March 30 2003: my second child, Ryan Nicholas came into the world, peeing and pooping all over my insides. He has not stopped surprising me from that moment on. I have been reflecting on his pronounced antics and came up a few highlights. Thirteen years would not seem enough time to procure a ‘greatest hits’, but this kid has such a range of tricks, there are enough to share for now.
The Cake Burglar
This moment stands out so clearly because it was one of the first time there would be no doubting the wheels were turning in his head. (This is straight from my book, but it took a long time to craft those words, so why reinvent?) Upon giving him chocolate cake for the first time…
“Ryan’s expression was one of pure astonishment. I could almost read his mind: What the hell have you kept this from me? I laughed, knowing he was amazed at how delicious cake was….and he absolutely inhaled his piece…I set him on the chair….he hovered on his knees, looking intently at his grandma’s plate. Grandma is a dainty, polite eater—completely opposite of my children and me….Ryan tapped Grandma on the shoulder and said, “Gama—wook,” as he pointed over her shoulder toward the television. She turned around to see what he was pointing at, and in one fast motion, he swiped her cake and shoved it into his mouth…He just grinned sideways and began to look to other plates.”
When he was almost five, he was intrigued with watching us in the kitchen, and pouring all types of liquid. His language had slowly returned and one morning he was right by my side as I walked around the kitchen. He sat himself up on the counter looked me in the eye (which was a rarity at that time) and asked: “Mom, wine or coffee?” I had him repeat the question, because I wanted to be sure what he was asking, and was relishing in interaction and didn’t want it to end. I looked at my watch and in a reluctant stoic voice I said, “well…it’s morning, so probably coffee.” He shrugged and helped me make the coffee-well at least pour the water in. The remarkable part of this (aside from me turning down wine) is he was perceptive enough to know those were/are my two favorite beverages; and he had learned to be considerate and ask which I wanted to partake in.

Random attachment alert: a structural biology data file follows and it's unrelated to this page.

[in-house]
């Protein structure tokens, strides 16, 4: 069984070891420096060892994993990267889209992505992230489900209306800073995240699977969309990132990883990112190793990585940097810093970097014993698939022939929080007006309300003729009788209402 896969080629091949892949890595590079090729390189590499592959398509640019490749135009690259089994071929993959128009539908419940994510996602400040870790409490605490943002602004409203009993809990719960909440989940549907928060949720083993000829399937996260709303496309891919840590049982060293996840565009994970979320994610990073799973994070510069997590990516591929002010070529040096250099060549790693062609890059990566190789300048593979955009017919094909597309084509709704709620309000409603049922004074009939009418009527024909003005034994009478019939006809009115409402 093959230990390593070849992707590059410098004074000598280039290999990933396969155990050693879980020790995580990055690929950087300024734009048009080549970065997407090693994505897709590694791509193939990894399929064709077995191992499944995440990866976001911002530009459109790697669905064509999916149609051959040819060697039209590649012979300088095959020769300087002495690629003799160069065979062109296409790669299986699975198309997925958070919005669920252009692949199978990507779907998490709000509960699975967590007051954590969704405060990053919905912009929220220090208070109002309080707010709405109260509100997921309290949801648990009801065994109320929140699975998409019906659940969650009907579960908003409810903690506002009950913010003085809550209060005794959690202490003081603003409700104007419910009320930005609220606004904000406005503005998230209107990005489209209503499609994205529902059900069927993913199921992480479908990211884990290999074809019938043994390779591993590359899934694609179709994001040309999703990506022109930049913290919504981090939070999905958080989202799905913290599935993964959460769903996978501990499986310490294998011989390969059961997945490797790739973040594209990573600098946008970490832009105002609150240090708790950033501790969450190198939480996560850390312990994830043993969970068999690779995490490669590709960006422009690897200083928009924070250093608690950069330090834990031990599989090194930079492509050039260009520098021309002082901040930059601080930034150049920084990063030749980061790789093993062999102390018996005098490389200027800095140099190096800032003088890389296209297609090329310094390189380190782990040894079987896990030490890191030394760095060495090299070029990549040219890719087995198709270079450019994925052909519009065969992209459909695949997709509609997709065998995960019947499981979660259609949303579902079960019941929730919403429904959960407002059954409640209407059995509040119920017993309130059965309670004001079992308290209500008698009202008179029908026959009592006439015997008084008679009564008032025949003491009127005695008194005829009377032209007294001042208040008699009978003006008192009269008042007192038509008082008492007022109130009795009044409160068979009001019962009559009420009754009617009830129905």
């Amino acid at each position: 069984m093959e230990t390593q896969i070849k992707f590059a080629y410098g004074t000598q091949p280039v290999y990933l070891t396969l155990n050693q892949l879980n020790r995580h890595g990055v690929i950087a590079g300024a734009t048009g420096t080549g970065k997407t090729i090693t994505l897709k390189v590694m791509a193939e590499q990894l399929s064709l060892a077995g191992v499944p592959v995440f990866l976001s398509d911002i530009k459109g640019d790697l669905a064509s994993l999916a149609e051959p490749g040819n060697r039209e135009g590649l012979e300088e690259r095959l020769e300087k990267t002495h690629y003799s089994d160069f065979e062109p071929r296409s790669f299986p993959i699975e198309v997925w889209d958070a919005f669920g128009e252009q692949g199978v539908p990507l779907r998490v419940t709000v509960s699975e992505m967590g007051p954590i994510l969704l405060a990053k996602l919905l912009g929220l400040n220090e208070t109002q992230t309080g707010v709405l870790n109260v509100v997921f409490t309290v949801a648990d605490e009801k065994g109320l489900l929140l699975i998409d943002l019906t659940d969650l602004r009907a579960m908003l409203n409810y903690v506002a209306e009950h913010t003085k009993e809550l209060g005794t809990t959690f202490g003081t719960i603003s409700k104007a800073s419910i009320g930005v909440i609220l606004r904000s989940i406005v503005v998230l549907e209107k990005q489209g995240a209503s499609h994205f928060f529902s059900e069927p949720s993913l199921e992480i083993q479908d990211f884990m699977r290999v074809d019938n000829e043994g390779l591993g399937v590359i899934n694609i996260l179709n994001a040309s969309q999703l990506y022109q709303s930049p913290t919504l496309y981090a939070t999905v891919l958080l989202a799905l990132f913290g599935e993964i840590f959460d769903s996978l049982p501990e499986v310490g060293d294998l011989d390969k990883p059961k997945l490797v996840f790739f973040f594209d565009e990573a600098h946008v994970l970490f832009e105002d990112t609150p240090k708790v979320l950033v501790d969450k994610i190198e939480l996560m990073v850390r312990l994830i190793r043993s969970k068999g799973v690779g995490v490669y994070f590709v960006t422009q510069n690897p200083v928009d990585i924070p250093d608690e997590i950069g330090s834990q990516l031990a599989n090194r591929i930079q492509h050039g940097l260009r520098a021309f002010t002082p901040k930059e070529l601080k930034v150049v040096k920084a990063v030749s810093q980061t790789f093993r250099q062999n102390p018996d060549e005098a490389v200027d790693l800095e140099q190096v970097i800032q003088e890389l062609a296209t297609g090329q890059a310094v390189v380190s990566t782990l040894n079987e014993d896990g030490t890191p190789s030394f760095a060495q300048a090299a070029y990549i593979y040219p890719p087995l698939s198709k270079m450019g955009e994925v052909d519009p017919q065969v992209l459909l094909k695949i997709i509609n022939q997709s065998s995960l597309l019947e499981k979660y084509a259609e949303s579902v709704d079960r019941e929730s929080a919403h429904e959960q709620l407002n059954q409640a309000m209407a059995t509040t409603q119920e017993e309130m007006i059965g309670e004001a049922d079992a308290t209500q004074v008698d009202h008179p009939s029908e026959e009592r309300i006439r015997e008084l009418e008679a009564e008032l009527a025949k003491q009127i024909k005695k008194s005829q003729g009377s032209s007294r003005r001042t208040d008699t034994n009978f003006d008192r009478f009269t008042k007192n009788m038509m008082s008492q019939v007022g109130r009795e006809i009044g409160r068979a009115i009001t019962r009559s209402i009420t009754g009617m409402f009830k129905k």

When he was in first grade (the first time) his dear teacher tried so hard to make him successful with good behaviors. After many days of receiving a red card (which those not familiar with the ‘behavior card system’ red indicates a bad day) he had finally earned a green card. I unknowingly arrived at the moment she announced this to the class, perhaps hoping the support of his peers would encourage further good behavior. The entire class cheered loudly; I would have thought this ruckus would have been upsetting to him. But he stood there soaking in the cheers, grinning widely. Slowly he put his hands up to quiet the crowd and said, “Childrens, childrens, that’s enut (enough).” Of course this way to address a crowd came from a movie, but how surprisingly appropriate for the moment.
As he grew, he began to like dressing up for Halloween. After three years in a row of being Sponge Bob, we asked what he wanted to be for Halloween. Not really expecting a different answer, Ryan replied he wanted to be Charlie Brown. Thrilled for a change, we searched for the trademark yellow striped shirt and brown shorts. But as he was watching “The Great Pumpkin” one evening, I pointed to Charlie Browns sad, too many-holed, ghost costume; and said “Do you want to wear this for Halloween?” He replied with an emphatic ‘yes’. Jenna was kind enough to volunteer to paint black circles all over a white bed sheet—in mimic of Charlie’s costume (which said black circles are still present on my garage floor today). We measured his real eyeholes and his costume was ready. Halloween evening we placed the sheet over his head, and he ran outside to the flower planter, grabbed something we couldn’t see and then strode over to our then-teenage neighbor and said: “I got a rock.” For Ryan to remember the line that Charlie Brown uses after each disappointing house in “The Great Pumpkin”, and then act it out so suavely, was quite simply, hysterical.
Not the Donald
When I was laid up after surgery two years ago, my younger sister came to help me with the kids. Upon my instruction, she took Ryan to his favorite place to eat: In and Out Burger. After spending the morning with her in my car, he apparently had enough. He refused to eat his cheeseburger and then loudly told her in the middle of the restaurant she wasn’t his mom, stop driving his mom’s car and added for effect (in a very Trump-esque way) “you are fired!” I’m not entirely sure where he got that reference, and as horribly humiliating it was to my sister, it is lasting comedy to us. He then decided when my older sister came for her shift a few days later that whatever she would say to him he would reply sternly “Not you!” and look away from her. At least she didn’t’ get fired.
I have a Ryan-montage in my head, acting out his favorite scenes that I wish I could put on a screen: from Bruce Almighty (“Excuse me, do you have a spoon?”); or from Antz (“Who the hell is that?”); or Dumb and Dumber (“It’s okay, I’m a limo driver!); or Austin Powers (“Yeah Baby!”). The show could go on and on…and if you could see it, you too would hold your sides in hilarity.
There will undoubtedly be many more moments Ryan surprises us and the rest of the world with his wit and humor. I can only marvel at where he’s come from and continue wishing for the wonder of where he is going.
Happy 13th, little man.